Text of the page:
Saturday, December 6, 2008

DMZ - Part Three

The final stop on the USO DMZ Tour was to The Third Tunnel of Aggression. It was dug by North Korea and discovered by South Korea on October 17, 1978. Two other tunnels were discovered previously and it is rumored that there are 17 tunnels either completed or being constructed at any given time along the DMZ.

This tunnel is located only27 miles from Seoul. It is approximately 73 meters from the surface and is 1.1 mile long. It is said that it is 2 meters wide and 2 meters high. I disagree that the height of the tunnel being 2 meters unless it has shrunk since 1978.

It is said that if used by North Korea, 30,000 troops and equipment could have passed through the tunnel in an hour. South Korea perceived these tunnel discoveries as a direct threat to South Korea. North Korea's answer was that the tunnel was part of a coal mine and even went so far as to spray paint areas black to look like coal.

A warning to those who wish to venture down into the tunnel. If you have a heart condition, high blood pressure, have bad knees or legs or are TALL (like my hubby), I wouldn't recommend the walk.
The initial entrance consists of a 358 meter descent with such a steep angle, it was hard to keep your feet from running. I found my knees really sore by the time we got to the bottom which is the entrance to the actual tunnel. In the back of my mind, I realized we would have to walk back up from where we came.
They have hard hats for you to put on before you begin to protect your head. Poor Curt (hubby), he is just shy of 2 meters and was bent to his waist just about the entire length of the tunnel. IT IS NOT 2 METERS TALL! I even had to duck my head most of the time and I'm only 5' 5". I heard a lot of groaning from Curt and when I would asked if he wanted to turn back, he never really said anything.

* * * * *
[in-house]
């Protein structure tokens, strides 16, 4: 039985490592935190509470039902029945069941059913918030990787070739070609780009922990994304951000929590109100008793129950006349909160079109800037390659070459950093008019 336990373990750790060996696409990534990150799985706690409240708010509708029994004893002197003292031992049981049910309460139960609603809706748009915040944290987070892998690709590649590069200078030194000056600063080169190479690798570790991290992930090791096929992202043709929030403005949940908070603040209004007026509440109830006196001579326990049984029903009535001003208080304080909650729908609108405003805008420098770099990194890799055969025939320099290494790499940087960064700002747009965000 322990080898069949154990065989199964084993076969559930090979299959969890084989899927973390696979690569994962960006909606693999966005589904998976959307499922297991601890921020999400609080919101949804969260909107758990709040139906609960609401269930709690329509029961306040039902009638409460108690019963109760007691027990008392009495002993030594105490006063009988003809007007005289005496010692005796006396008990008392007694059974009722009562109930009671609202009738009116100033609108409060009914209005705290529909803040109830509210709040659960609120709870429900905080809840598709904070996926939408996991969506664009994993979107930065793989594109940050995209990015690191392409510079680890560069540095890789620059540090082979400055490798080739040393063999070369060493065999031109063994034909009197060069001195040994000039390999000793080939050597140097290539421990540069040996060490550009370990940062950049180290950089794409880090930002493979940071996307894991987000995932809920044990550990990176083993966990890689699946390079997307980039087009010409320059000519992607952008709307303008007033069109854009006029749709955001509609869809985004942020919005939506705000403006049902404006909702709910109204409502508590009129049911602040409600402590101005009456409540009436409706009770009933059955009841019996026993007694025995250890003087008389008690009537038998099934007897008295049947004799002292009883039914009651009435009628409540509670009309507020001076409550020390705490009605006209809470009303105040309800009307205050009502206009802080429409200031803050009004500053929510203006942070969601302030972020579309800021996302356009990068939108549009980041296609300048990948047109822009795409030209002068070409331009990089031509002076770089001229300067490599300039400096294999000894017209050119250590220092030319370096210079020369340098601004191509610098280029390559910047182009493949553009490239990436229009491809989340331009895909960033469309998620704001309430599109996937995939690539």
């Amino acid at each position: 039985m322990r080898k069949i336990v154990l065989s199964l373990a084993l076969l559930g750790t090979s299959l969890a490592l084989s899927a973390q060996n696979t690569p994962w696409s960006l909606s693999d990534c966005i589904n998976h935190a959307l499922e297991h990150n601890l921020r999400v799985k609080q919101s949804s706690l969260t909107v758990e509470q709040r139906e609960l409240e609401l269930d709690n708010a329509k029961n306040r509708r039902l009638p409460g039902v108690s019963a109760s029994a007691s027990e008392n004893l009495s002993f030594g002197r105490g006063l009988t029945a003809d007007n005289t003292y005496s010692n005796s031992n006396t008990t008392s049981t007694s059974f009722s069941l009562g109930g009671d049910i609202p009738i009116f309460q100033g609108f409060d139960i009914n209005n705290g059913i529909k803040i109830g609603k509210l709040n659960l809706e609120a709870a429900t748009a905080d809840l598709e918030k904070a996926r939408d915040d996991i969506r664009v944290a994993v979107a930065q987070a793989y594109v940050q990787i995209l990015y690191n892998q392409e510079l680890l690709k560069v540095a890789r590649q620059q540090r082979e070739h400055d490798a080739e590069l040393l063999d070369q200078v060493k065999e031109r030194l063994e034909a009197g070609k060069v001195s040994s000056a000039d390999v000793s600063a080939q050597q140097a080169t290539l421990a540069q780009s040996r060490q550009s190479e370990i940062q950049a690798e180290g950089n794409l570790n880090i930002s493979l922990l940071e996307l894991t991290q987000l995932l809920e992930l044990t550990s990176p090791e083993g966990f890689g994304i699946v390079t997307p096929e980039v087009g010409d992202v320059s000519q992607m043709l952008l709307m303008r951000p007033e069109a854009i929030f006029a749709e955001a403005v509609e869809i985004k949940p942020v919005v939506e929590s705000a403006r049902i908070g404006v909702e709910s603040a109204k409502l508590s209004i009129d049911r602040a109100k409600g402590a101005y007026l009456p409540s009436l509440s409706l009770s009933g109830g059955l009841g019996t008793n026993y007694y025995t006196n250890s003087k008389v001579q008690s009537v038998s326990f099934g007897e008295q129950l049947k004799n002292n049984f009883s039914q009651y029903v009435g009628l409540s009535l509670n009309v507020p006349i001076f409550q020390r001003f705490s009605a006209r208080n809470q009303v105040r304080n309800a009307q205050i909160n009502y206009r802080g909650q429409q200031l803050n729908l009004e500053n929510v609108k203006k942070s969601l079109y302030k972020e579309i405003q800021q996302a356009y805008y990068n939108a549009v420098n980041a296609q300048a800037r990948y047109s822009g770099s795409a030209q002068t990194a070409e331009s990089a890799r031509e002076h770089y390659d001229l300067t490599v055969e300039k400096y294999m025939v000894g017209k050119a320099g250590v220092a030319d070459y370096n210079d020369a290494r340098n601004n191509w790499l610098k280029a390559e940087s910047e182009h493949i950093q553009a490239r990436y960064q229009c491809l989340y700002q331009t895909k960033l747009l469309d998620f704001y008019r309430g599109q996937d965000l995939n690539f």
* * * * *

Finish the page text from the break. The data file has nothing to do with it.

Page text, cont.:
You are not allowed to take any pictures in the cave. At the end is a steel wall which seals the tunnel off. We looked at the wall and turned around to begin the journey back. By the time we had to climb the 358 meters back up and out of the tunnel, I was dying. It was tough.

The exit from the tunnel. The roads into the DMZ had roadblocks so that the bus had to do a zigzag pattern to get through. We were not allowed to take pictures of these roadblocks but it would be impossible to maneuver around them at a high rate of speed.

On the bus ride back to Seoul, we saw many of these guard shacks about every 100 yards. If you look closely, you can see three South Korean soldiers at the bottom of the picture. Almost all the shacks were occupied by at least one South Korea soldier.
The DMZ is the most heavily armed border in the world. I've also heard it contains the most land mines. We saw many mine warning signs. On the bus ride back to Seoul, I was surprised to see miles and miles of barbed wire.

Traffic back to Seoul was stop and go. We have often seen people selling food in the traffic jam right there on the highway.

Interesting rims on this car.

I was surprised to find out that Korean citizens cannot tour the DMZ without special authorization. It usually takes two months for the authorization. The reason is South Korea is worried some of their citizens may defect to North Korea. I find that hard to believe.

If you want a thorough and informative tour of the DMZ, I highly recommend the USO tour. Right now, it runs on Thursdays and Saturdays. I learned so much and have even more respect for those who serve in the Armed Forces.

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